Hand washing is the single most effective way to reduce the spread of infections and contamination.
Although common knowledge, it has taken a global pandemic to reinforce a practice as simple as washing one’s hands with soap under running water, to curb the spread of a deadly disease.
Today as the world moves on and adjusts to life with a virus that has seemingly become part of us, it is more so pivotal to ingrain the message and practice of hand hygiene into all. Together, we must ensure that healthy handwashing habits are built to mitigate the risks and effects of the spread of pathogens.
It is for this reason that every year on October 15, Global Handwashing Day is celebrated as a day dedicated to advocating for handwashing with soap as an easy, effective, and affordable way to prevent diseases and save lives.
This year the theme for the day is Unite for Universal Hand Hygiene. A global call to action, regardless of role, age, gender, religion, race, or political affiliation to address the matter of hand hygiene with the urgency it requires.
We may remember that when COVID-19 emerged some two years ago, one of the most critical activities used for preventing infection was hand washing. A practice with benefits that have been known to curb the spread of infectious diseases since its discovery by Ignaz Semmelweis in 1847.
Relating to benefits, the Centers for Disease Control and Prevention (CDC) has revealed that handwashing with soap could protect about 1 out of every 3 young children who get sick with diarrhea and almost 1 out of 5 young children with respiratory infections like pneumonia.
Similarly, due to its immense socio-economic benefits, one of the targets under the Sustainable Development Goal (SDG) 6, is for the global community to achieve access to hygiene for all by 2030.
According to UNICEF, approximately half a million people die each year from diarrhea or acute respiratory infections, causing significant financial costs resulting from sickness and death that could be avoided with proper hygiene, precisely hand hygiene. Essentially, hand hygiene is one of the most important elements of overall hygiene, begging the question of why there is limited access to the basic act of cleaning hands when it can save lives and reduce illness which is essential to the socio-economic wellbeing of a country.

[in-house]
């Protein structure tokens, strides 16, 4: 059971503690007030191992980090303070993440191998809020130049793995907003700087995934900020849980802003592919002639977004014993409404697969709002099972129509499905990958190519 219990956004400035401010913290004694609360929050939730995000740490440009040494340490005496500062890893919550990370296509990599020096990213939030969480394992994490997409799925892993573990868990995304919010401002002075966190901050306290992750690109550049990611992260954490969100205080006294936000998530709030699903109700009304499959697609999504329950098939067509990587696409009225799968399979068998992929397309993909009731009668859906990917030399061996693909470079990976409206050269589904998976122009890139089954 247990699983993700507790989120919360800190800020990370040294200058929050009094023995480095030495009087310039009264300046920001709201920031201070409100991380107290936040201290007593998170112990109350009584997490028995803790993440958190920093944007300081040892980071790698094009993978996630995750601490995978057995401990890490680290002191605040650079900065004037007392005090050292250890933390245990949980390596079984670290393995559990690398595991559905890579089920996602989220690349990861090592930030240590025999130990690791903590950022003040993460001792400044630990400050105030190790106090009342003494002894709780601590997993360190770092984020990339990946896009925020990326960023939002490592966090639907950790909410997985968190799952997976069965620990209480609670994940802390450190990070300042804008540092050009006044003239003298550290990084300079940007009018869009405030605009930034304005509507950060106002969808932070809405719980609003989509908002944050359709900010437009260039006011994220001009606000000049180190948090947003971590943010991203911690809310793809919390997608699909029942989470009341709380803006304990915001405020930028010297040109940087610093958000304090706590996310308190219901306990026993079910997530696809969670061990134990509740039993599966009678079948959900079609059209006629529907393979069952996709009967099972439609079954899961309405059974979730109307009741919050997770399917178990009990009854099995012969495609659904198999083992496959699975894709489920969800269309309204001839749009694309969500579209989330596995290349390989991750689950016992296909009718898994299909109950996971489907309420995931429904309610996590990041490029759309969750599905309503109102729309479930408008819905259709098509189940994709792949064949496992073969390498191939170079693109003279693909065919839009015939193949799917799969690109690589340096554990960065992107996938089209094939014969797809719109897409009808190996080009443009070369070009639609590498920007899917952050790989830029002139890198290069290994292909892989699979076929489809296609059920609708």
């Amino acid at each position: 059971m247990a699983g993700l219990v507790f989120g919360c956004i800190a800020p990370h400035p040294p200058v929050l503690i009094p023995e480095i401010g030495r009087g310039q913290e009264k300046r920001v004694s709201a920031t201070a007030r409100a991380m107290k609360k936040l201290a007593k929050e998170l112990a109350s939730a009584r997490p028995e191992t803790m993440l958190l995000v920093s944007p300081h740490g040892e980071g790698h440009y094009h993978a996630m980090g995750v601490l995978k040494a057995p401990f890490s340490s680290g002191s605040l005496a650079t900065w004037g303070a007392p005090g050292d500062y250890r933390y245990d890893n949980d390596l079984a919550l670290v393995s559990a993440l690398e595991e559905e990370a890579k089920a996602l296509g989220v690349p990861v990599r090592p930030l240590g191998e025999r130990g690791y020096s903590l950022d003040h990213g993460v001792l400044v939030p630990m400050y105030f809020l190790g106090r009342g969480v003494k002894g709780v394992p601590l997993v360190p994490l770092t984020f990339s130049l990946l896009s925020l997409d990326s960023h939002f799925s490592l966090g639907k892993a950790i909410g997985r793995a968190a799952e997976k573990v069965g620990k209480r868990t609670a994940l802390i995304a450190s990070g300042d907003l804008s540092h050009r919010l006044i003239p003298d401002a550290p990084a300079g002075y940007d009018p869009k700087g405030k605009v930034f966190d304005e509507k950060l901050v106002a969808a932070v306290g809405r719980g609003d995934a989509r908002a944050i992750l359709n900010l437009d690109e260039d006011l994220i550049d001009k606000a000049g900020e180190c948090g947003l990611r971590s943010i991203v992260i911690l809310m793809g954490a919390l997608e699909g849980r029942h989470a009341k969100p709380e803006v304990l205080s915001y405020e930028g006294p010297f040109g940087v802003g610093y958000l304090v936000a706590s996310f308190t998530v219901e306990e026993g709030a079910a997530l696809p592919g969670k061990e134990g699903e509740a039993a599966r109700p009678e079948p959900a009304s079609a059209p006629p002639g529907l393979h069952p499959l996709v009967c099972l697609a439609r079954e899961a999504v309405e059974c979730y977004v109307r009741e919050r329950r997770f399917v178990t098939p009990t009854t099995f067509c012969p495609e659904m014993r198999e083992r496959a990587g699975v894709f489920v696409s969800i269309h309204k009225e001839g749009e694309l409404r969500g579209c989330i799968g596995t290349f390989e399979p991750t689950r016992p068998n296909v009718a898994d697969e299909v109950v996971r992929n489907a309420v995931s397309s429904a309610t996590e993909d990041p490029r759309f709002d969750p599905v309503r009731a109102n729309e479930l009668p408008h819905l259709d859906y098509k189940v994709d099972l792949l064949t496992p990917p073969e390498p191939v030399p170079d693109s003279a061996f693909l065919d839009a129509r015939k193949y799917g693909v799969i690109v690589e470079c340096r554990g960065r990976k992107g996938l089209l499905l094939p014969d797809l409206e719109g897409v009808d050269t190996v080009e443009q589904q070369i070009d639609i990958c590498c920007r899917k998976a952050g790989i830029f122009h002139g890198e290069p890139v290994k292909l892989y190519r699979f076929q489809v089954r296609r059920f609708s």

Therein lies a unique opportunity to position hand hygiene as an important long-term safety and public policy issue and increase as well as hasten investments on facilities for good hand hygiene.
The UN states that hygiene targets by 2030 requires an increase in the pace of progress, otherwise at current rates by the year 2030, 1.9 billion people will lack basic hand hygiene facilities.
In effect, nations should tackle the issue of hand hygiene wholistically - inclusive of both the private and public sectors. Not as a temporary public health intervention when crisis looms but as an everyday practice that contributes to health and economic resilience.
The government as the leader should be responsible for public policies backed with regulation and enforcement of the availability of water and hand washing facilities in public spaces such as hospitals and schools. In addition, investments should be made in education, sensitization, and capacity building.
The citizenry, inclusive of households and individuals should adapt and maintain the best practices of hand hygiene and hold themselves accountable to standards that have been set to accelerate the progress of the policy and practice of basic hand hygiene.
The private sector must not be left out as they have the capacity to work closely with authorities to make key investments that will provide accessible and affordable facilities for all.
From the media, civil society, community and thought leaders, the private sector, the old and the young, there is a part to be played by all as we push for policies and initiatives that can be a pathway towards creating communities that have the resources to practice hand hygiene and do so habitually.
Source: Nana Adwoa Twumwaa Baafi
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